One advantage of a formal methodology is that conclusions can be measured relative to each other based on differences in accepted evidence. Even though I think that Irenaeus did not refer to LE, I think the extant evidence supports that he did. For someone though who did not accept Irenaeus as evidence for LE, or especially reduced its weight because of doubt, the overall conclusion based on my methodology would not change much. Similarly, I am now convinced by the extant evidence that Tatian did not refer to the LE, but even if I accepted him as evidence for LE it probably would not change the weight of my overall conclusion at all.

          Unlike the supposed resurrection of Jesus I think it entirely possible that my opponent could raise a formal and professional methodology and based on accepting evidence much different than I did, support a radically different conclusion from me. But I need to see it first in order to properly critique it.

          Alas, I fear there is no such hope for my opponent regarding the category of Internal evidence which we shall look at next as the careful and careless reader will note that here my opponent will be totally defensive.

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          • #35
            Authority, Methodology, and Evidence

            [SIZE="2"]As this part of the debate concludes, my opponent’s comments about "Authority" may be briefly reviewed.

            The errors and ambiguities in the UBS apparatus for Mark 16:9-20 have rendered it a shape-shifting chimera. From the 2nd edition to the 4th, readers can observe over a dozen changes. The apparatus in the 27th edition of the Nestle-Aland NTG has fewer errors but it also has less detail. Neither apparatus provides an adequately detailed display of the pertinent evidence. (For instance, Vaticanus' blank space and Sinaiticus' replacement-pages are not mentioned or acknowledged in any way. Nor are Augustine's Greek copies.)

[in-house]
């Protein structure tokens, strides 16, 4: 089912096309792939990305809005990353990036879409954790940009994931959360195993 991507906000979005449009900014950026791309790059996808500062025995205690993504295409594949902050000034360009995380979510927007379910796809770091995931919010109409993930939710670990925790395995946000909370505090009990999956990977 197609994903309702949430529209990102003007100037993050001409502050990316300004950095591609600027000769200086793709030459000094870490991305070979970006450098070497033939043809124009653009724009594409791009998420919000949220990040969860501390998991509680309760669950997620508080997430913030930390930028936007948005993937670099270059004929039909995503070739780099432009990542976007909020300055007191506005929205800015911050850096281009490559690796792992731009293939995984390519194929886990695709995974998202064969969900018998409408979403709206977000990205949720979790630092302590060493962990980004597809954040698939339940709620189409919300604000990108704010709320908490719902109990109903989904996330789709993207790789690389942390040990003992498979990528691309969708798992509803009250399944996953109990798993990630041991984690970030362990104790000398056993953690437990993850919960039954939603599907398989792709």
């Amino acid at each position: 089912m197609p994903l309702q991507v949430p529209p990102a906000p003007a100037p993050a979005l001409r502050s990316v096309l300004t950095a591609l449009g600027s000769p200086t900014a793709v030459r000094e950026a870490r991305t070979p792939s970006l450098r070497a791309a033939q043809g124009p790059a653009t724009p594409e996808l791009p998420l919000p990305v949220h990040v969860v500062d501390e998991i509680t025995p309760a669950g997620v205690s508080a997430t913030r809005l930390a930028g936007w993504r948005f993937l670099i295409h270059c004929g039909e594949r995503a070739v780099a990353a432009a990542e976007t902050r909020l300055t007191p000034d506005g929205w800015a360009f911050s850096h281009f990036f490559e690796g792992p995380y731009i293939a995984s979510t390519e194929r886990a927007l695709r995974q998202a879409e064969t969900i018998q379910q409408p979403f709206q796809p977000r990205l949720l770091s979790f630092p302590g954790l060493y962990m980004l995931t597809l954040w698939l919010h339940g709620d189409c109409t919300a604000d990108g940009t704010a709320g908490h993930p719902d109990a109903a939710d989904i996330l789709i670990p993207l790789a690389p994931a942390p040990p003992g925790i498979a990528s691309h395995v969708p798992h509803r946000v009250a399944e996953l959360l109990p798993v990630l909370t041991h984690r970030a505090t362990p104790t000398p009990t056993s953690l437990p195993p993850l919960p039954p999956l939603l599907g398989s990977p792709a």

Bruce Metzger was a very good textual critic. But his comments about Mark 16:9-20 are ambiguous and misleading at some points. When Metzger wrote the first edition of Text of the New Testament, he relied heavily upon Hort, and wrote some things about Mark 16:9-20 (and some other passages) which he later withdrew. Metzger also regarded Mark 16:9-20 as canonical Scripture.

            Bart Ehrman hasn’t written any detailed analysis of Mark 16:9-20, being content to permit his readers to view the evidence from a convenient distance, so to speak. I think it is not unfair to describe Ehrman’s descriptions of the evidence as tricky. He has given no real indication that he has studied this variant-unit in-depth. After becoming co-author of the fourth edition of Metzger’s Text of the New Testament, Ehrman retained the false claim about Ethiopic MSS that was in earlier editions, even though Metzger had withdrawn the claim in 1980. That’s not a promising indication of the depth of Ehrman’s research about this particular passage.

            Regarding the view of a “majority of recognized textual critics” and the scholarly consensus that Mark 16:9-20 is a scribal accretion: many of the scholars who have written commentaries or articles on this passage have made errors of various kinds: apparent lack of awareness of early patristic evidence, failure to perceive Jerome’s use of Ad Marinum, mischaracterization of the silence of Clement and Origen (if Clement is silent in his Adumbrationes on Jude 24 and if Origen is silent in Philocalia 5:5), careless citation-errors of all sorts, exaggerations, distortions, and robotic repetition of Metzger’s statements. In the course of my research I have collected such mistakes in the writings of over 70 authors. Nobody’s status as an “authority” – as a professor or textual critic or commentator – automatically ensures careful research, accurate claims, or correct conclusions.

            My opponent has referred to me as “the foremost authority the world has ever known now on the argument for the originality of the LE” but that does not make my view true or false. If there were twelve legions of high-quality scholars who agreed with me, that would not make my view true or false. Nor does the fact that so many scholars have uncritically absorbed the statements about Mark 16:9-20 in Metzger’s Textual Commentary make his conclusions true or false. So let us move along from this rather superfluous category, to examine some of my opponent’s repeated claims.